State’s Home Sales Plummet (As Reported by the Morning News)

Last updated Tuesday, February 10, 2009 5:44 PM CST in Business

By Kim Souza


SPRINGDALE — Home sales across the state continued to decline in December, capping off the worst year in nearly a decade, according to a report released by the Arkansas Realtors Association.

Statewide there were 25,012 homes sold last year, down 18.16 percent from the previous year and off 25.29 percent from the market’s best year of 2005. Average home prices across the state dipped 1.98 percent to $149,055, according to the report.

Local economists have attributed the declining home sales to tighter borrowing requirements from lenders and weaker consumer confidence relating to falling home prices and worries about future job losses.

Agents and brokers who saw their commissions shrink by more than $67 million last year remain optimistic that better days are ahead.

Harold Crye, co-owner of Crye-Leike Real Estate, believes the market is bouncing along the bottom of the trough. He said he expects sales to improve in the second half of this year after government stimulus plans begin to calm consumer fears.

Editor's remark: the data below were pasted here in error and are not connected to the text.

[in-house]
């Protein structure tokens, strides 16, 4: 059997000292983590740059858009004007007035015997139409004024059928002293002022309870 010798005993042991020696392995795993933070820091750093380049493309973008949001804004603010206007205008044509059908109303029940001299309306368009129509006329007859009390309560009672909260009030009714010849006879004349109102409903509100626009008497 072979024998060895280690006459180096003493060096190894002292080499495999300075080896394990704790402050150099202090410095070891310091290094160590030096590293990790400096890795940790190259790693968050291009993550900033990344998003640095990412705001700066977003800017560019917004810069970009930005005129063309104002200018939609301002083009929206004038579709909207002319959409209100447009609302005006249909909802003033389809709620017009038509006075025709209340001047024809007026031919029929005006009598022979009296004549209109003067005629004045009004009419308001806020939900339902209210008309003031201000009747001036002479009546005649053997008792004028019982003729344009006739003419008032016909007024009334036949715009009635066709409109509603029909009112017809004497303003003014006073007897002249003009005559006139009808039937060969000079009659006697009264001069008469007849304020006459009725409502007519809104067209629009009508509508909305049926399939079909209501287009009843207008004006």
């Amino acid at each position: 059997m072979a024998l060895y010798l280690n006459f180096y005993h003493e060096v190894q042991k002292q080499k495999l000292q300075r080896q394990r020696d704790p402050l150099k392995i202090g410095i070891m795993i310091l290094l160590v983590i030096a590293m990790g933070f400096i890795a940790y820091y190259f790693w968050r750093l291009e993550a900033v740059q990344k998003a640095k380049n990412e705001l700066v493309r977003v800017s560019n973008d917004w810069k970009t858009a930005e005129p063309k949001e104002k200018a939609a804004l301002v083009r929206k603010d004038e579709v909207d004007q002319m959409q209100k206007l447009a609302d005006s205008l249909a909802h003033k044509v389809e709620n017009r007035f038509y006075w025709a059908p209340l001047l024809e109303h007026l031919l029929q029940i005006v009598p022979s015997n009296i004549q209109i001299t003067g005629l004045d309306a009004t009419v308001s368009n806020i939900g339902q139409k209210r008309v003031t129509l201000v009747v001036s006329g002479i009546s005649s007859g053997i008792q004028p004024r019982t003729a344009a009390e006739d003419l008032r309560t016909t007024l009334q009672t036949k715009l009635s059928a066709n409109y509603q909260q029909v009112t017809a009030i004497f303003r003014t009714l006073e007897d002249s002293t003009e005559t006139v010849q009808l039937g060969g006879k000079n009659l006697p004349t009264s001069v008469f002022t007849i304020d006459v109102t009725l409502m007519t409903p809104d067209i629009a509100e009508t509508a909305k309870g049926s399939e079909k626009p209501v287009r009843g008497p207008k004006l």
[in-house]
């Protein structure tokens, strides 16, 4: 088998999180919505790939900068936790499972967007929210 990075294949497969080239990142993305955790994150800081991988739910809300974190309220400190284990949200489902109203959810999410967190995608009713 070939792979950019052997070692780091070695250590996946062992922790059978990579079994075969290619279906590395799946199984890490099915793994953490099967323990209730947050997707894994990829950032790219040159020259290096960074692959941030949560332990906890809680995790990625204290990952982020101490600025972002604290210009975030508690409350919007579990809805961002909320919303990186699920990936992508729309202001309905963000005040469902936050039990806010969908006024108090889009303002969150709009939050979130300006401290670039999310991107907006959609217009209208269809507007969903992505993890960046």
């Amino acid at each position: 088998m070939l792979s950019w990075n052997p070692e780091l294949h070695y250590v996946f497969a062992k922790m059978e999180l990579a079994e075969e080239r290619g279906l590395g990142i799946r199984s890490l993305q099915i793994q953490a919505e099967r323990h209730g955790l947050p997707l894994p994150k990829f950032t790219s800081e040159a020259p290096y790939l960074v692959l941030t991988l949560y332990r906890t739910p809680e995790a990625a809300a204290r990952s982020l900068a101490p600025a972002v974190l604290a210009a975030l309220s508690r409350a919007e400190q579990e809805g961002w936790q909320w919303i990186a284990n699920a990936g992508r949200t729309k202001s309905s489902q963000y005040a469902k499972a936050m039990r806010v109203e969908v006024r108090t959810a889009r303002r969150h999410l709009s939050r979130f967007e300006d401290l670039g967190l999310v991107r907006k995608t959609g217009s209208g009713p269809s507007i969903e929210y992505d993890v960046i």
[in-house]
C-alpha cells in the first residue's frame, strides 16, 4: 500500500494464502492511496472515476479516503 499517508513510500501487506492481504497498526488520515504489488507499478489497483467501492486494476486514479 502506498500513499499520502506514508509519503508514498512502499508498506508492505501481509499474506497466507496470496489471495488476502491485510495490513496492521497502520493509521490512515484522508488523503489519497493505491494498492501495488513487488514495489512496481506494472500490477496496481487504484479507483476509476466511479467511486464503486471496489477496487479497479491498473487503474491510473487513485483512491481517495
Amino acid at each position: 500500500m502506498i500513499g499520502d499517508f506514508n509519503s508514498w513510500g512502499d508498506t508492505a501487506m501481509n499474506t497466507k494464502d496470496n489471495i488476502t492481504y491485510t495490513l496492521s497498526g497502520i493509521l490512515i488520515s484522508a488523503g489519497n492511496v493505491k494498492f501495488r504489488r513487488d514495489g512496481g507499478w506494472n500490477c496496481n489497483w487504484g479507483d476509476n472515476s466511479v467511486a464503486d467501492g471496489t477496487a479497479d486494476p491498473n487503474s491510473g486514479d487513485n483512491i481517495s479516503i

Benton and Washington counties reported the steepest market decline in terms of both number of sales and prices. These counties rank No. 2 and No. 3 respectively, in terms of market size. Together Benton and Washington counties comprised 21 percent of the state’s total real estate sales last year, clearly impacting the state’s overall results.

The report indicated Benton County’s average home prices slid 5.25 percent in 2008 to $181,597, while Washington County reported a 2.29 percent dip in average prices in the same period. But not all the counties showed declines. Average home prices in Cleburne County actually jumped 2.96 percent, to $168,689, the fifth-highest in the state. Prices in Garland County and the Hot Springs market also held steady, increasing 0.77 percent to $174,550 in 2008.

The state’s largest market — Pulaski County — reported its total home sales fell roughly 21 percent in 2008, while home prices dropped 2.18 percent to $171,679.